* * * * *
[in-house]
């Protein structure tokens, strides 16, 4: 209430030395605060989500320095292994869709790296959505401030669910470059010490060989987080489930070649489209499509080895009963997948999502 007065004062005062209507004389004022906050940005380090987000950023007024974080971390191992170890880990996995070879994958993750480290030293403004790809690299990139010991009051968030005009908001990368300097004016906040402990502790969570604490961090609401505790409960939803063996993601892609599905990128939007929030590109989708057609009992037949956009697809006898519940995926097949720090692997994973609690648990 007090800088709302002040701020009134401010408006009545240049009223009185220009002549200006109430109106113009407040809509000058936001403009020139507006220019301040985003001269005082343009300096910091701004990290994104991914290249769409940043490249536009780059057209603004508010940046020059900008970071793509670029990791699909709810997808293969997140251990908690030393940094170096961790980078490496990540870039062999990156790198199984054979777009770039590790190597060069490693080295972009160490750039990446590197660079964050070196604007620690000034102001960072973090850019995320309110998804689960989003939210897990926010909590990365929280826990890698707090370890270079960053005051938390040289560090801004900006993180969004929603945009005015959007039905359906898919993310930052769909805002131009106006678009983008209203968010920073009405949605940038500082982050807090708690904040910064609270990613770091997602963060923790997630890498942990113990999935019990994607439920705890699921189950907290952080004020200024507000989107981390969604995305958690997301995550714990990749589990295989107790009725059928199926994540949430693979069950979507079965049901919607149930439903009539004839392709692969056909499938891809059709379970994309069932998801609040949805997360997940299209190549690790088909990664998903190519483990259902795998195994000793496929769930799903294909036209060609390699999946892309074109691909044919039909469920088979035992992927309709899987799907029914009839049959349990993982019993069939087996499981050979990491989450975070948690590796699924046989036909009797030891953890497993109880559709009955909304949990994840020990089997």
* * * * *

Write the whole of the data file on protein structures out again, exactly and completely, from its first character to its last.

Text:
[in-house]
């Protein structure tokens, strides 16, 4: 209430030395605060989500320095292994869709790296959505401030669910470059010490060989987080489930070649489209499509080895009963997948999502 007065004062005062209507004389004022906050940005380090987000950023007024974080971390191992170890880990996995070879994958993750480290030293403004790809690299990139010991009051968030005009908001990368300097004016906040402990502790969570604490961090609401505790409960939803063996993601892609599905990128939007929030590109989708057609009992037949956009697809006898519940995926097949720090692997994973609690648990 007090800088709302002040701020009134401010408006009545240049009223009185220009002549200006109430109106113009407040809509000058936001403009020139507006220019301040985003001269005082343009300096910091701004990290994104991914290249769409940043490249536009780059057209603004508010940046020059900008970071793509670029990791699909709810997808293969997140251990908690030393940094170096961790980078490496990540870039062999990156790198199984054979777009770039590790190597060069490693080295972009160490750039990446590197660079964050070196604007620690000034102001960072973090850019995320309110998804689960989003939210897990926010909590990365929280826990890698707090370890270079960053005051938390040289560090801004900006993180969004929603945009005015959007039905359906898919993310930052769909805002131009106006678009983008209203968010920073009405949605940038500082982050807090708690904040910064609270990613770091997602963060923790997630890498942990113990999935019990994607439920705890699921189950907290952080004020200024507000989107981390969604995305958690997301995550714990990749589990295989107790009725059928199926994540949430693979069950979507079965049901919607149930439903009539004839392709692969056909499938891809059709379970994309069932998801609040949805997360997940299209190549690790088909990664998903190519483990259902795998195994000793496929769930799903294909036209060609390699999946892309074109691909044919039909469920088979035992992927309709899987799907029914009839049959349990993982019993069939087996499981050979990491989450975070948690590796699924046989036909009797030891953890497993109880559709009955909304949990994840020990089997």